Oakton’s Perry named Teacher of the Year
Oakton Community College's Nicole Perry teaches Anatomy and Physiology on Nov. 2. Perry has been named Instructor of the Year by the The Illinois Community College Faculty Association. | Joel Lerner~Sun-Times Media
Updated: December 9, 2012 6:09AM
SKOKIE — Oakton Community College biology professor Nicole Perry was recently named the Illinois Community College Association’s Instructor of the Year.
She was nominated by colleague Ruth Williams who said Perry “continually upholds high standards and expectations. She maintains the integrity of her course content, while developing students’ transferable skills — such as critical thinking, literacy, communication and responsibility.”
The award is presented to one Illinois community college faculty member each year who demonstrates teaching and learning excellence, while working actively with the association.
Perry joined Oakton in 2006 as an adjunct and was hired as a full-time instructor in 2009. Before Oakton, she taught at Lake Forest College. Perry has a doctorate from Northwestern University and a bachelor’s degree from the University of Wisconsin-Madison. Perry lives in Skokie with her husband, Michael, and her dog, George.
Q. Why did you decide to become a teacher?
A. As far back as I can remember, I would always play school and make up homework and things like that. I was in second grade when the Challenger exploded, and I remember thinking I want to be like Christa McAuliffe. I always wanted to be a teacher but didn’t know exactly when and where it would happen.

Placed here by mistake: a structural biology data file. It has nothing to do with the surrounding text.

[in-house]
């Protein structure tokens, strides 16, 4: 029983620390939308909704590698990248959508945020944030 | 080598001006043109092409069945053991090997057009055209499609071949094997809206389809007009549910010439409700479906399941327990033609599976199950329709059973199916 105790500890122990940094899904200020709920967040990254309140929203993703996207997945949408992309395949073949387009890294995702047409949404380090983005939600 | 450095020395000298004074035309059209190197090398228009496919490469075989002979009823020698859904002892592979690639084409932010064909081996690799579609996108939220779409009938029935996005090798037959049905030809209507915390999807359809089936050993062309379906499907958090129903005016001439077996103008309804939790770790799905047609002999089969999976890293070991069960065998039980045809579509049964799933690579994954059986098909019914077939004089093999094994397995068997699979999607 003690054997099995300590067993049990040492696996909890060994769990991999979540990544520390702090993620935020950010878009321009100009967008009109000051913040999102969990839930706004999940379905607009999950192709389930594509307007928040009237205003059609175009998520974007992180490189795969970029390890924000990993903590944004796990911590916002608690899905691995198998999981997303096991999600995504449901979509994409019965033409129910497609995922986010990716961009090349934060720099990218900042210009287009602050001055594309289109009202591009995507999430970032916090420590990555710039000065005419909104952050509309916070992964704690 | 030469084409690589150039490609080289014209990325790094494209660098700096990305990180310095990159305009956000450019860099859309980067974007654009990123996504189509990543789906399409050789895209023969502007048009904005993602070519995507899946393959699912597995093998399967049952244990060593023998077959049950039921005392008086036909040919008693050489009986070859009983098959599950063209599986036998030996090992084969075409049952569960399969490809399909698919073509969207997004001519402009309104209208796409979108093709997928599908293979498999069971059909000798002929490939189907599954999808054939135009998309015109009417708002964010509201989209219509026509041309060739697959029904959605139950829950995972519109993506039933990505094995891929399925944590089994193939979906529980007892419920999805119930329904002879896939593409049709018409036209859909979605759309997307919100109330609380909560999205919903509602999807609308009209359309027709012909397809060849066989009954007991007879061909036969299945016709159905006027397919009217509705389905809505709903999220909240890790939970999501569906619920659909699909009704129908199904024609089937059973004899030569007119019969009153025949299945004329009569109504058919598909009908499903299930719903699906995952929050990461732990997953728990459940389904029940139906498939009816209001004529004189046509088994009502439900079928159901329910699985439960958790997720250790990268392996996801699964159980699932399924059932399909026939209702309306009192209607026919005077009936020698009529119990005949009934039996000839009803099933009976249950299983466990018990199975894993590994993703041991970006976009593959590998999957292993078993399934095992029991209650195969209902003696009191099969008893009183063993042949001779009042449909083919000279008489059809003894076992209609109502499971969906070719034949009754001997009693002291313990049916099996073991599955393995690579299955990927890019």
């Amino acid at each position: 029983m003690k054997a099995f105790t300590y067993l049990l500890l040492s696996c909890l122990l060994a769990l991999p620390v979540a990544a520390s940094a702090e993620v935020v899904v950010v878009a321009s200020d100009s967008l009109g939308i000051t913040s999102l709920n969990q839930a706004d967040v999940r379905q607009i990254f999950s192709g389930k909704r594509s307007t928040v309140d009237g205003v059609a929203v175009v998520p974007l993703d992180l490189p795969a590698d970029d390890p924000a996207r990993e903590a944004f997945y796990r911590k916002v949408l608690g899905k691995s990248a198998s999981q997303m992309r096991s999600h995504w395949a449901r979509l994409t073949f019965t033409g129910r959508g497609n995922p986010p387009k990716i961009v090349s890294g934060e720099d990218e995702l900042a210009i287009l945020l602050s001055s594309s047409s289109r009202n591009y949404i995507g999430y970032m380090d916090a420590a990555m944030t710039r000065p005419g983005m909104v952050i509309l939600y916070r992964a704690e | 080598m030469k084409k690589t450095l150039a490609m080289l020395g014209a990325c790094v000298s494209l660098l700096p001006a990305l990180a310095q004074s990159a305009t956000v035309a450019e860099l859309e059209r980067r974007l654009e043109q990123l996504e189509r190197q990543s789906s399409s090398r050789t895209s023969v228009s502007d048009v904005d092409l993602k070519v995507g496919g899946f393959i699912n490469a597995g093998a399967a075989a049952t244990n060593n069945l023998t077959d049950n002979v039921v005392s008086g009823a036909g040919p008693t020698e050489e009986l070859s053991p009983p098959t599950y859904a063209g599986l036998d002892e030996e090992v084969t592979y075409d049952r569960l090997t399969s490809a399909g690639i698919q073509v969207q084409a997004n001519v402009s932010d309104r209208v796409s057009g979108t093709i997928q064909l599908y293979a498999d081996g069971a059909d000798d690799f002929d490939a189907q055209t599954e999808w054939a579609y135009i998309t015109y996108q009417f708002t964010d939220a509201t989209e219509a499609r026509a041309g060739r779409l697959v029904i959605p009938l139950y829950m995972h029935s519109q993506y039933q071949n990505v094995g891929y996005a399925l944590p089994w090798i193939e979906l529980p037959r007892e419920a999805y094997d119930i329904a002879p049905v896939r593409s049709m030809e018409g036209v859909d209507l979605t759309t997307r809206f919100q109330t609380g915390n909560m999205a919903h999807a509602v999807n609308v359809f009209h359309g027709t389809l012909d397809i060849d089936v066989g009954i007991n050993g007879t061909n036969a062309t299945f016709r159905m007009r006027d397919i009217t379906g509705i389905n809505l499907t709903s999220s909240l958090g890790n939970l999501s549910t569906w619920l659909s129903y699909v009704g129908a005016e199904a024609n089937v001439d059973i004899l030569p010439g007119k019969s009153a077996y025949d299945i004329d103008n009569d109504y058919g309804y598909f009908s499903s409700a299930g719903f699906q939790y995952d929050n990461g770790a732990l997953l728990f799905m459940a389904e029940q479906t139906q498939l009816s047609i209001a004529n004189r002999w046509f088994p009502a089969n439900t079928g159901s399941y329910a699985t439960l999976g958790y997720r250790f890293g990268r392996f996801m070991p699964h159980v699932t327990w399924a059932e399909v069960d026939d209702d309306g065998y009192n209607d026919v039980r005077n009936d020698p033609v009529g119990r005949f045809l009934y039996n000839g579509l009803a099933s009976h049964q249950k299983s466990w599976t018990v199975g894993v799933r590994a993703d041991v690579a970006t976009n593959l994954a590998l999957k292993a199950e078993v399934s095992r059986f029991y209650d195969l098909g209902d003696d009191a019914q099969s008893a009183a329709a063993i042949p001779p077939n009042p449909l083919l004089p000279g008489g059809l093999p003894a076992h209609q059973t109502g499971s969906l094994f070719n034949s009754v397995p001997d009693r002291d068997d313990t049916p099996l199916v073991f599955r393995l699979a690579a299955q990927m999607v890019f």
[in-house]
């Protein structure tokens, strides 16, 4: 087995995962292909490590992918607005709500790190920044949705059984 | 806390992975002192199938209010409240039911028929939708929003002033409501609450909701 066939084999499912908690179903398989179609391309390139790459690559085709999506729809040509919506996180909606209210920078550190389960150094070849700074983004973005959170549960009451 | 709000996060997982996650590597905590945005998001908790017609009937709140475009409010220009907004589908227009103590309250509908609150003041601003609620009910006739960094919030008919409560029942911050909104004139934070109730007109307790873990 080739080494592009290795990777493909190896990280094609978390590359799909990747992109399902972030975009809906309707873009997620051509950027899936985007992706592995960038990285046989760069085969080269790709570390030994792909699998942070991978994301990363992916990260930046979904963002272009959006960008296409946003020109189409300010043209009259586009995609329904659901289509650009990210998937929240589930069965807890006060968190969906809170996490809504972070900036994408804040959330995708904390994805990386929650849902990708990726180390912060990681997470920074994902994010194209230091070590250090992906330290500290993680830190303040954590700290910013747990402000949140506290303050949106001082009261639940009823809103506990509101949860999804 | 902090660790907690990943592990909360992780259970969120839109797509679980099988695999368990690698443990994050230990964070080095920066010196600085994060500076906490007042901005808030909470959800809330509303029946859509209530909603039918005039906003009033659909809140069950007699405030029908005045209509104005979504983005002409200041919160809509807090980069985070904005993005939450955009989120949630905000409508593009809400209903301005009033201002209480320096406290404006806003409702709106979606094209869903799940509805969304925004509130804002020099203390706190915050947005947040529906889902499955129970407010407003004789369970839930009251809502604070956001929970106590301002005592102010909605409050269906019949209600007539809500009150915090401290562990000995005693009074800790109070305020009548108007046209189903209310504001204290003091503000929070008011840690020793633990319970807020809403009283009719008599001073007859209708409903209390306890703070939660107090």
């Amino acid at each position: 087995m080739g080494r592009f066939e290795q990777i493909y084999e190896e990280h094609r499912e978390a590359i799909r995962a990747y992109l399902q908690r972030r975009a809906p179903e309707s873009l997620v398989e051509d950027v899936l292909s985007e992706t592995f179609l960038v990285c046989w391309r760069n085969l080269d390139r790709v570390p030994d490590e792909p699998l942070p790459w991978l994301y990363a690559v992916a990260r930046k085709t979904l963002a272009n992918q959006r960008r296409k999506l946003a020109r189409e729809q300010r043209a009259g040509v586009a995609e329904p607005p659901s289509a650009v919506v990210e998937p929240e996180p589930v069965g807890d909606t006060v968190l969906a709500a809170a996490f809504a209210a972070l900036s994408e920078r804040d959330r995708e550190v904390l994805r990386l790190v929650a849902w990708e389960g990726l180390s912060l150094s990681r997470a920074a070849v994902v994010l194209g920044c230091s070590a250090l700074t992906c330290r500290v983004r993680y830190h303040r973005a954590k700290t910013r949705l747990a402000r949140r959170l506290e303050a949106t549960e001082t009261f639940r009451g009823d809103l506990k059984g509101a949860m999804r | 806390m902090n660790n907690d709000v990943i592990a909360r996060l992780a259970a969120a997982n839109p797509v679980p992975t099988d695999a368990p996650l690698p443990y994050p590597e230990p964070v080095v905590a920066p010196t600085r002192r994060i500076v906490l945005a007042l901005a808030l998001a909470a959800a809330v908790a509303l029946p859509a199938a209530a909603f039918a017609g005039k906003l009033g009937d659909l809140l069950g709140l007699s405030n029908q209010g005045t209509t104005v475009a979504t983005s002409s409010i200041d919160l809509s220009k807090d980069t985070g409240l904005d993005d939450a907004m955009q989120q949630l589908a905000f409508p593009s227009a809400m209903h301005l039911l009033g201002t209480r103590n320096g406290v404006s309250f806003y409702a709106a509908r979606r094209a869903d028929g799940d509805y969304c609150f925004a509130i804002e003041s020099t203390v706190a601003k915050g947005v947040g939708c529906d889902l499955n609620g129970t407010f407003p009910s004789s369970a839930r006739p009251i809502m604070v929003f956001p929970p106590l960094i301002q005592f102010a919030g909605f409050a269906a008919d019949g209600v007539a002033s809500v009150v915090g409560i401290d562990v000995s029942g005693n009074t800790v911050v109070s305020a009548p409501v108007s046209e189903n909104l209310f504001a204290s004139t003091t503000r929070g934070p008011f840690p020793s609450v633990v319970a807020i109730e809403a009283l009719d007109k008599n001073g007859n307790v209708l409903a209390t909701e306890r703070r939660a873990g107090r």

Q. Why did you focus on science?
A. I always knew it would be science or math. My parents always joked they passed down the science and math genes. They’re much more left-brain science and math than they are arts and English.
Q. What courses do you teach and how do your students respond?
A. I teach mostly anatomy and physiology. With anatomy and physiology, we have students who need to take these courses to go on to a career in nursing and other things. It’s a prerequisite for a number of programs we have here at Oakton. I see a wide gamut of students — some who are highly motivated and some who look at it as a means to an end.
Q. What excites you about teaching science?
A. I’m always coming up with creative ideas, and I love being able to put those creative ideas together in the context of science. I’ve had students use sidewalk chalk and draw out blood vessels on a lab bench. I use Plato and have them build a model of a neuron.
Q. What does this honor mean to you?
A. A lot of the hard work and a lot of the time you put into making teaching interactive, that you put into trying to work with students and students’ success, it makes all of the frustrating moments worth it.
Q. What do you like to do when not teaching?
A. I enjoy hiking. This summer we went down to Mammoth Cave. My husband and I for the last 10 years have also coordinated a Habitat trip to Mississippi through our church. We’ve taken down anywhere from 16 to 25 people to work on houses.